Justification of Red List Category
This species has an extremely large range, and hence does not approach the thresholds for Vulnerable under the range size criterion (Extent of Occurrence <20,000 km2 combined with a declining or fluctuating range size, habitat extent/quality, or population size and a small number of locations or severe fragmentation). Despite the fact that the population trend appears to be decreasing, the decline is not believed to be sufficiently rapid to approach the thresholds for Vulnerable under the population trend criterion (>30% decline over ten years or three generations). The population size is extremely large, and hence does not approach the thresholds for Vulnerable under the population size criterion (<10,000 mature individuals with a continuing decline estimated to be >10% in ten years or three generations, or with a specified population structure). For these reasons the species is evaluated as Least Concern.
In Europe, the breeding population is estimated to number 8,170,000-14,200,000 pairs, which equates to 16,300,000-28,400,000 mature individuals (BirdLife International 2015). Europe forms c.30% of the global range, so a very preliminary estimate of the global population size is 54,300,000-94,700,000 mature individuals, although further validation of this estimate is needed.
The population is suspected to be in decline following considerable decreases, especially in the east Asian populations (Madge and Burn 1993). In Europe, trends between 1980 and 2013 show that populations have undergone a moderate increase (EBCC 2015). However data collected for the European Red List of Birds shows that the European population has undergone a decline of less than 25% in 21.9 years (three generations) (BirdLife International 2015).
This species prefers agricultural land, wooded steppe and riverine plains with fragmented woodland or stands of trees. It is also found in the fringes of cities, towns and villages with large trees (Madge and Burn 1993), and in city parks and churchyards (Madge 2009). In the winter it can also be found along the sea shore. It is a highly colonial species and breeds as early as late February in Britain but can breed as late as mid-April in European Russia (Madge and Burn 1993). Both sexes build the nest, which is a bulky structure of twigs and sticks and the cup is lined with roots, dry grasses and dead leaves. A nest may be repaired and reused for many years. Usually four eggs are laid but can range from two to seven. It is an omnivore; main food items are earthworms (Lumbricidae) and grain but it does take a wide variety of other invertebrates as well as vertebrates such as small lizards, frogs and small mammals, and eggs and nestlings of small birds (Madge 2009). It is less of a carrion-feeder than other northern corvids (Madge and Burn 1993). The species is resident over western and southern parts of its range and migratory in the north and east (Madge 2009).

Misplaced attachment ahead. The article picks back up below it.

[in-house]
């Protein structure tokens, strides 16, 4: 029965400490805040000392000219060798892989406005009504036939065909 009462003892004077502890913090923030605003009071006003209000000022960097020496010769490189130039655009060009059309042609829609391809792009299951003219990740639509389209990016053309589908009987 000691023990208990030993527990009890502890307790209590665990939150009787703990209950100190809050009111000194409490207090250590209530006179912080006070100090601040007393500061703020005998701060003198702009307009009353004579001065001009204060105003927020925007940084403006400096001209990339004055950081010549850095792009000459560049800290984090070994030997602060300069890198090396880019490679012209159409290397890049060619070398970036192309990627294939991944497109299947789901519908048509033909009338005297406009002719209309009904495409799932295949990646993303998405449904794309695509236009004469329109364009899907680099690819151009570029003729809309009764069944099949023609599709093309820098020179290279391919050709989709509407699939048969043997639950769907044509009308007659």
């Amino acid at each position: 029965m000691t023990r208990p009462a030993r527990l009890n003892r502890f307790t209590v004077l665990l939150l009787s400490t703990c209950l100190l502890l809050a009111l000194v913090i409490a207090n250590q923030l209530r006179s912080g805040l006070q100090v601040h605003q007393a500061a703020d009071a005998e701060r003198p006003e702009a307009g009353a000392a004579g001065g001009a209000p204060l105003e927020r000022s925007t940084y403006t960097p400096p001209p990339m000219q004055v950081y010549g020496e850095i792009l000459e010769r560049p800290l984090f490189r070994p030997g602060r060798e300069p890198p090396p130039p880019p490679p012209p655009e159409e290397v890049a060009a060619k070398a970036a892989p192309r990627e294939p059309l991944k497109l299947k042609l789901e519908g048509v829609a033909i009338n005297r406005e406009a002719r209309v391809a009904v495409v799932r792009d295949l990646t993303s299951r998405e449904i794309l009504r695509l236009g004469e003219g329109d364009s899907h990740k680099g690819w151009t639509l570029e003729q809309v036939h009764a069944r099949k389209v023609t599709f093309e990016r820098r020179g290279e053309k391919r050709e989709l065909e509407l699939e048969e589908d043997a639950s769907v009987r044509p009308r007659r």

Populations of this species have fluctuated since 1900. The main causes of fluctuations are changing agricultural land-use (notably the loss of extensive pasture), the application of pesticides and seed dressings (mercury) and persecution through shooting (Hagemeijer and Blair 1997, Madge 2009).
Conservation Actions Underway
EU Birds Directive Annex II. There are currently no known conservation measures for this species within Europe.
Conservation Actions Proposed
Although this species is not threatened, monitoring implemented to assess population fluctuations and research into the impact of threats should be undertaken.
Text account compilers
Ashpole, J, Wheatley, H., Butchart, S., Ekstrom, J.
BirdLife International (2021) Species factsheet: Corvus frugilegus. Downloaded from http://www.birdlife.org on 03/12/2021. Recommended citation for factsheets for more than one species: BirdLife International (2021) IUCN Red List for birds. Downloaded from http://www.birdlife.org on 03/12/2021.